New to the Prysm project and eth2? We first recommend checking out this awesome reading list here: https://eth2.info. There's a number of ways to help out the project for people of all skillsets and experience levels. If you are unsure where you may be best suited, stop by either our Discord or Gitter and a member of the team or community will be happy to answer questions and offer some direction.
Once you are a bit more familiar with the concepts behind eth2 and are ready to write some code, head over and explore Prysm's open issues on Github. We recommend looking for issues tagged with the "Good First Issue" label if it is your first contribution. If you are still unsure about how to tackle a bug or a feature, our team is always available on Discord. Sign in to your Github account, then navigate to the official Prysm repository. In the upper right hand corner of the page, click the 'Fork' button. This will create a copy of the Prysm repository on your account that can be edited for pull requests.
Setting up your environment
To develop Prysm, you'll need the following:
- A modern windows, osx, or linux operating system
- Go 1.16.x version installed, download and install here
- A code editor such as Visual Studio Code or Jetbrains' Goland IDE or your preferred one
First, create a local clone of Prysm.
Then link your local repository to your newly created fork.
Finally, ensure Go is installed and working on your machine:
Building and testing Prysm with Go
The Prysm project is a large monorepo containing all sorts of tools and services that implement the eth2 protocol. We use Go for everything we do in development, helping everyone have reproducible builds. If you want to build the whole project, you can run the following command:
This will build the project by downloading dependencies as Go modules.
Running Go tests
All code we check into our repo needs to have sufficient tests to ensure it is maintainable and works as expected. You can use Go run tests in Prysm.
If there is a particular subfolder you want to test, such as
beacon-chain/rpc/node, you can run the command:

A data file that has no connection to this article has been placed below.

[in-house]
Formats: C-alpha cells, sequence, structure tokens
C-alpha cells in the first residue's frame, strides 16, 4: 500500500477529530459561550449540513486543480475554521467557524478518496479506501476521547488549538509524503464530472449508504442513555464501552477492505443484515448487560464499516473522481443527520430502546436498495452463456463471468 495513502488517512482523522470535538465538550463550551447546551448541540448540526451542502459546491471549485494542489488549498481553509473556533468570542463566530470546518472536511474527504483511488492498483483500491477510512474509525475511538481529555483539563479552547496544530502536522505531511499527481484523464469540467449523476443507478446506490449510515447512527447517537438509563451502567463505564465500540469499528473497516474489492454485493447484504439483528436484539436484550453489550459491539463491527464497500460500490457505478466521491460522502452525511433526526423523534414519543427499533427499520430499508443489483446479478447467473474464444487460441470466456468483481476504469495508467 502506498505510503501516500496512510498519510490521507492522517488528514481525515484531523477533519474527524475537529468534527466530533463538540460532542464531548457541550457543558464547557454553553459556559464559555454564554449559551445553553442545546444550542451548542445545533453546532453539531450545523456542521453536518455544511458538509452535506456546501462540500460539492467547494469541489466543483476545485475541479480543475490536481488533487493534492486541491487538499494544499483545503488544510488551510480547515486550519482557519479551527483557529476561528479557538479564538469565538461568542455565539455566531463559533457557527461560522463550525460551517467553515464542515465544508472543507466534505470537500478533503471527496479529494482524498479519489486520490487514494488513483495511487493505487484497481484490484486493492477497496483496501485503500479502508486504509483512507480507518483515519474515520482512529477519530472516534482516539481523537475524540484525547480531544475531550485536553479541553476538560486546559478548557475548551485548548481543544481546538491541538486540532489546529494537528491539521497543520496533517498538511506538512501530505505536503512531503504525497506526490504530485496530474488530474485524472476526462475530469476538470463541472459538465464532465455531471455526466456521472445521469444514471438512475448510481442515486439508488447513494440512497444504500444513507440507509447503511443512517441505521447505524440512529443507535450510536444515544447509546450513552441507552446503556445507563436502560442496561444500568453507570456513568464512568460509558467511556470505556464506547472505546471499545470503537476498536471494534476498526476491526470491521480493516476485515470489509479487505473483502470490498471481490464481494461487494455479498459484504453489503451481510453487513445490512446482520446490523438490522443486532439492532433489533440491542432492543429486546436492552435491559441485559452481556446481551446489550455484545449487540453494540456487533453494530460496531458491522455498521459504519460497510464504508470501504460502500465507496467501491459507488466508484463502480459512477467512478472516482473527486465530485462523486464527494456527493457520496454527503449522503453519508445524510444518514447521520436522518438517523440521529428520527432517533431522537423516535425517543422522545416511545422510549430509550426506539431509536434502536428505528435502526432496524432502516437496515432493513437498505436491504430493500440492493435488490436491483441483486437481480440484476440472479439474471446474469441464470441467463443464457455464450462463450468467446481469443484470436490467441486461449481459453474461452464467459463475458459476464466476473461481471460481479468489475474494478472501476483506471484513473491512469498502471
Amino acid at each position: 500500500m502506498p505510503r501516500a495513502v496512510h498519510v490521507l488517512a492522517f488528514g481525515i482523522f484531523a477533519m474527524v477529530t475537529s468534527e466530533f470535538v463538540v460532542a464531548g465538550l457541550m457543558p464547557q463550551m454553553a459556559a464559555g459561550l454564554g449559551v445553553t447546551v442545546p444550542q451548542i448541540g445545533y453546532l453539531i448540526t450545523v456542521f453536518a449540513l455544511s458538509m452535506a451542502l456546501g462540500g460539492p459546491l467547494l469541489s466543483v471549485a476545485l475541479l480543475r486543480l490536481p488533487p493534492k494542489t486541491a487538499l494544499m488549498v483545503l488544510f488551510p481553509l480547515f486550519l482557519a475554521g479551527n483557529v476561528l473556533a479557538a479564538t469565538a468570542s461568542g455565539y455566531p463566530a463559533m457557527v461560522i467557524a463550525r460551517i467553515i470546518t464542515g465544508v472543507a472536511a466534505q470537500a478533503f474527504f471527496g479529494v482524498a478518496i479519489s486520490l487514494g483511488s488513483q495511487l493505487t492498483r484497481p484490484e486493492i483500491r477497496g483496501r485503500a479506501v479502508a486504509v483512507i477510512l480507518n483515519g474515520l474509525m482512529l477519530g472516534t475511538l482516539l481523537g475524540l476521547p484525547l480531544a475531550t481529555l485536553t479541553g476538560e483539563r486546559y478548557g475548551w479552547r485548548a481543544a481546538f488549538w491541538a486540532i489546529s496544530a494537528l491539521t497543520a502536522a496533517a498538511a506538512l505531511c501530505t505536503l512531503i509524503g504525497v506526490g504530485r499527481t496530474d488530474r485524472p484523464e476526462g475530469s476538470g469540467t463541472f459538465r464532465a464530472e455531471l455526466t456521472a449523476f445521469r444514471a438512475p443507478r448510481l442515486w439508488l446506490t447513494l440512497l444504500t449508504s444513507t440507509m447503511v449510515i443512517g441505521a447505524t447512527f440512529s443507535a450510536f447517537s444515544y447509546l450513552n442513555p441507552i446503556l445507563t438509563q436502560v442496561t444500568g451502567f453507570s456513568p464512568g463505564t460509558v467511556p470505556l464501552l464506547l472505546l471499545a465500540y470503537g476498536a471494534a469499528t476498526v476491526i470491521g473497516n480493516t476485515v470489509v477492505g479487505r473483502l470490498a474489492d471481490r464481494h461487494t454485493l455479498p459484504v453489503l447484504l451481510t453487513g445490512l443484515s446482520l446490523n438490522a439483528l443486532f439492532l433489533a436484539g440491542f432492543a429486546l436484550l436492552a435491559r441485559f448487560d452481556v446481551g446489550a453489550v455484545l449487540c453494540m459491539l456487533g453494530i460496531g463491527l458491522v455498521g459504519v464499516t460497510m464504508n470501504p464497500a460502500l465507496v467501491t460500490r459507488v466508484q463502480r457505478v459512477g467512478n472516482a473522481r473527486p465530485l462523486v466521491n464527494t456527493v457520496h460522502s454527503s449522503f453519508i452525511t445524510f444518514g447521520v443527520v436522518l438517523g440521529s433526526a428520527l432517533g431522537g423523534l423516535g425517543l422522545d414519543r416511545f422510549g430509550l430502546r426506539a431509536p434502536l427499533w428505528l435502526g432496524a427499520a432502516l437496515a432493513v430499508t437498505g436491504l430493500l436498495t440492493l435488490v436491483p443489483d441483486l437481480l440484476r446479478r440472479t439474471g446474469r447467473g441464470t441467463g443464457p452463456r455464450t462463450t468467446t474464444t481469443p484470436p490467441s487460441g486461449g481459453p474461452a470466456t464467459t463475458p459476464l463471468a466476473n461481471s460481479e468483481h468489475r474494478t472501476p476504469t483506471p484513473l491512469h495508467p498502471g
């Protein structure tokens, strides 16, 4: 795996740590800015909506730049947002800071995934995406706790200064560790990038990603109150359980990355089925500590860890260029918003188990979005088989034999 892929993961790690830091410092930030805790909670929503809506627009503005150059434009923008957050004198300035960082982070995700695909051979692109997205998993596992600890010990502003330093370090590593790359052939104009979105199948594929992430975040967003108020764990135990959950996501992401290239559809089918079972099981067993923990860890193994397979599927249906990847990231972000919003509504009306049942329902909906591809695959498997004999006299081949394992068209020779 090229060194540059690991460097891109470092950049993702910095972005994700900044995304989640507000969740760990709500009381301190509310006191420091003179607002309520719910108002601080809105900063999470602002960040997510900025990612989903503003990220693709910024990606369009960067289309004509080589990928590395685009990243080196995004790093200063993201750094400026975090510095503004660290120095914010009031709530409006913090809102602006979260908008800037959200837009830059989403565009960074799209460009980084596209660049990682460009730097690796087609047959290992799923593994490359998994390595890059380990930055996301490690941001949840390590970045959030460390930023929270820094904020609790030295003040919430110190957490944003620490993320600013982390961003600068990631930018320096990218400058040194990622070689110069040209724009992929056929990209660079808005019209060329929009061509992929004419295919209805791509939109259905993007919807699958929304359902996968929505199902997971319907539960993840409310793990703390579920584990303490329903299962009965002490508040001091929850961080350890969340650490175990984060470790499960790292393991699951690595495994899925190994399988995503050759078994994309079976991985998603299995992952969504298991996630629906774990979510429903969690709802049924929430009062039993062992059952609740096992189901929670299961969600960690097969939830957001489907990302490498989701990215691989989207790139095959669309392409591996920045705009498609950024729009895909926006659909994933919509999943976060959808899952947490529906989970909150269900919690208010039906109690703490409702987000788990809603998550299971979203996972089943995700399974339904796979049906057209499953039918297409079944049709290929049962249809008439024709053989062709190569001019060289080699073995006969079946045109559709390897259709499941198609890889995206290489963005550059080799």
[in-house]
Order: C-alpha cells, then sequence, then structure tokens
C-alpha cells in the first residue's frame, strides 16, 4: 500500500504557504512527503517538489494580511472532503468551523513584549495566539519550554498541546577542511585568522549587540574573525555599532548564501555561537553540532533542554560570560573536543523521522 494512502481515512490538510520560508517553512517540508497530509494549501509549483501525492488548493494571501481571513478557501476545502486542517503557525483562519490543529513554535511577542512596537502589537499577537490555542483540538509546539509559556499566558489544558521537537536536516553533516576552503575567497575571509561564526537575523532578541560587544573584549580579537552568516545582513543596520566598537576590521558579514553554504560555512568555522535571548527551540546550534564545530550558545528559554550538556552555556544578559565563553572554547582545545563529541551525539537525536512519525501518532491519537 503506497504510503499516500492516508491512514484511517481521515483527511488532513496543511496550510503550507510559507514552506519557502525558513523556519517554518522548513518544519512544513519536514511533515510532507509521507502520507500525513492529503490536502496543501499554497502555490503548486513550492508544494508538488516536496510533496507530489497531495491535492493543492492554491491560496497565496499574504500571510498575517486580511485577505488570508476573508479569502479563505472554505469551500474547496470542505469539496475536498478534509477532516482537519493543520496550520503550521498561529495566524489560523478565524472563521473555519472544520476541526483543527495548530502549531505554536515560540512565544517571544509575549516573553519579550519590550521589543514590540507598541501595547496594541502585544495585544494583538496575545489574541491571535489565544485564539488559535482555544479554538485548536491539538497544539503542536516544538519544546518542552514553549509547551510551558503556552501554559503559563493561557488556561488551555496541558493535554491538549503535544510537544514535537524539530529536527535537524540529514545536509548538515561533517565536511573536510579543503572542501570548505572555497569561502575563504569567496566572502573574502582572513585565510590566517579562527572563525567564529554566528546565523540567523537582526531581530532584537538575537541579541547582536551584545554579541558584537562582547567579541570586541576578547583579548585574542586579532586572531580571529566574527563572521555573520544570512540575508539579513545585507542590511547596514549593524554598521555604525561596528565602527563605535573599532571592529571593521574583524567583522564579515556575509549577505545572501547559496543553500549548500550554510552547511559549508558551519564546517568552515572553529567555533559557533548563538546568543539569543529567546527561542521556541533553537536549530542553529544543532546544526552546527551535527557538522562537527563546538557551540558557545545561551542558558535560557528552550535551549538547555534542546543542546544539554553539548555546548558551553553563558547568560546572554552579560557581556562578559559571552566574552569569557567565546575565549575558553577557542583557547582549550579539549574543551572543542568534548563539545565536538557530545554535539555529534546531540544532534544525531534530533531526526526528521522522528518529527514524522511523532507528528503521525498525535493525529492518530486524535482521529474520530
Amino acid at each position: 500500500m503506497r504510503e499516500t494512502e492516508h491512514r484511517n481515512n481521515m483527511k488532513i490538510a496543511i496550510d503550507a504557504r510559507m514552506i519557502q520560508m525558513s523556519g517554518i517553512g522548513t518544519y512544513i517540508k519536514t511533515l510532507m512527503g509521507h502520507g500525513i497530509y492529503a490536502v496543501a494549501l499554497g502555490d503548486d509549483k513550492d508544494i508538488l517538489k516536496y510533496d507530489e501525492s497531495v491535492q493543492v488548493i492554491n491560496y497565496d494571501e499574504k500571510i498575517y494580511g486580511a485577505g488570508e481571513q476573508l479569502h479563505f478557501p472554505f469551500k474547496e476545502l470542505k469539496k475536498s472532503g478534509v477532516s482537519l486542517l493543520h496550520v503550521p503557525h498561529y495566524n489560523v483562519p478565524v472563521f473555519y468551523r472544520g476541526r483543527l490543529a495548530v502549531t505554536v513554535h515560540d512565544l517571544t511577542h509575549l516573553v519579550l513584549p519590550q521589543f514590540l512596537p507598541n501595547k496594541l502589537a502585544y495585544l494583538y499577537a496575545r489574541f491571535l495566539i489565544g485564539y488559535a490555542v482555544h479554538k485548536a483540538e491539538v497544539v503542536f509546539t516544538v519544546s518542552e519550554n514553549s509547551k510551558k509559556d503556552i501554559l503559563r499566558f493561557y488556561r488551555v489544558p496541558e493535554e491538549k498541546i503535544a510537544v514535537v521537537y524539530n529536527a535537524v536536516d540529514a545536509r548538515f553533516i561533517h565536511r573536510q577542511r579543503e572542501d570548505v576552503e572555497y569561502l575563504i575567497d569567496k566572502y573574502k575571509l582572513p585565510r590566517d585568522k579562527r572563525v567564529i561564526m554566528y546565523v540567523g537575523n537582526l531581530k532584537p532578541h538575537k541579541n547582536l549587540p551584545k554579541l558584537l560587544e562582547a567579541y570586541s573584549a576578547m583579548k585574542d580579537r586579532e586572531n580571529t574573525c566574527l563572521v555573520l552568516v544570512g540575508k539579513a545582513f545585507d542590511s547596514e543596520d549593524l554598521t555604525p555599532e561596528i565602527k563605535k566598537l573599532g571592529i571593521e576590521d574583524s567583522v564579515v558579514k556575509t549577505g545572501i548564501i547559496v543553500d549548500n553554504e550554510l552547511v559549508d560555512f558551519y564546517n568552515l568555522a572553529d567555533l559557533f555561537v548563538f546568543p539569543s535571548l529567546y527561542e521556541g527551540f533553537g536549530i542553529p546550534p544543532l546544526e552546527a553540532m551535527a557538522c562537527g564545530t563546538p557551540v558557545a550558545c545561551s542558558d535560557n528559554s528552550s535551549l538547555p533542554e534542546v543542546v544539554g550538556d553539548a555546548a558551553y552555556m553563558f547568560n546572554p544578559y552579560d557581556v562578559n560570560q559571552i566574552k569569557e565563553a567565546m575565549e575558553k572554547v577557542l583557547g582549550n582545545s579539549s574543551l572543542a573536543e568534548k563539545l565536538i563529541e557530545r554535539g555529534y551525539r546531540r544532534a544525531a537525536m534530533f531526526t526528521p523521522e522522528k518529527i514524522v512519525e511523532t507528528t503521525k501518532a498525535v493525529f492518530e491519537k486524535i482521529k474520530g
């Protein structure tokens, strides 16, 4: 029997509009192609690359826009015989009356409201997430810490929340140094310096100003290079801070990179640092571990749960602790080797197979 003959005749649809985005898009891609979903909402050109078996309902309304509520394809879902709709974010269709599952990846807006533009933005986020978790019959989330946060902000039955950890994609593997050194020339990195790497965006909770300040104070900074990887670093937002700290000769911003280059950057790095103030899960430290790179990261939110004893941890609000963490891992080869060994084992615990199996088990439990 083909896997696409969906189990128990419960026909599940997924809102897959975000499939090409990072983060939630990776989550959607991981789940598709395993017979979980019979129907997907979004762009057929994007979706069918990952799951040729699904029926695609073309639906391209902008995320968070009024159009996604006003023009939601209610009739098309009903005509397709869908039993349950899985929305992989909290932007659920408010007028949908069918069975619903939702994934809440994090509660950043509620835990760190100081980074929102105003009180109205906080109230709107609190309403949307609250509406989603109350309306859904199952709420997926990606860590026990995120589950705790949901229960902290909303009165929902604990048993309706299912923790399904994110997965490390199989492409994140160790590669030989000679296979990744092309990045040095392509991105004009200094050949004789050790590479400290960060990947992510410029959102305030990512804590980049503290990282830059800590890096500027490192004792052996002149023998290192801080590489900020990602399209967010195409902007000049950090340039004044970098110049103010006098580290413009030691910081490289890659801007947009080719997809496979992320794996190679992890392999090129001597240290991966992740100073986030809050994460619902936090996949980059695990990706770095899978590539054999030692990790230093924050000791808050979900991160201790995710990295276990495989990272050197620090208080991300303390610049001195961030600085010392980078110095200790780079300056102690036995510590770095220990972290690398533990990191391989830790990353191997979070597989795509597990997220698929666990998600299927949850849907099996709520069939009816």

If you want to add a new dependency to Prysm, please adhere to the guidelines found in our DEPENDENCIES.md document.
Building and testing Prysm with Bazel
The Prysm project is a large monorepo containing all sorts of tools and services that implement the eth2 protocol. We use the Bazel build system created by Google for everything we do, helping everyone have reproducible builds. If you want to build the beacon chain or validator using Bazel, you can run the commands:
Other binaries in our codebase use a similar command to build. If you want to run a particular built binary, you can use the command:
Where you can specify any amount of command line arguments you need based on the available flags of the item you're running.
In order to write code for the Prysm codebase comfortably with Bazel, we recommend using either Visual Studio Code with its Bazel plugin, or any Jetbrains IDE with the Bazel plugin (Goland is a great choice, used by most of the Prysmatic Labs team).
You can also find various other types of IDE support for Bazel in the official Bazel documentation here. Once you have your coding environment set-up, you'll be well-equipped to contribute to eth2!
Running Bazel tests
All code we check into our repo needs to have sufficient tests to ensure it is maintainable and works as expected. We use bazel to run all of our test suites in Prysm. If there is a particular subfolder you want to test, such as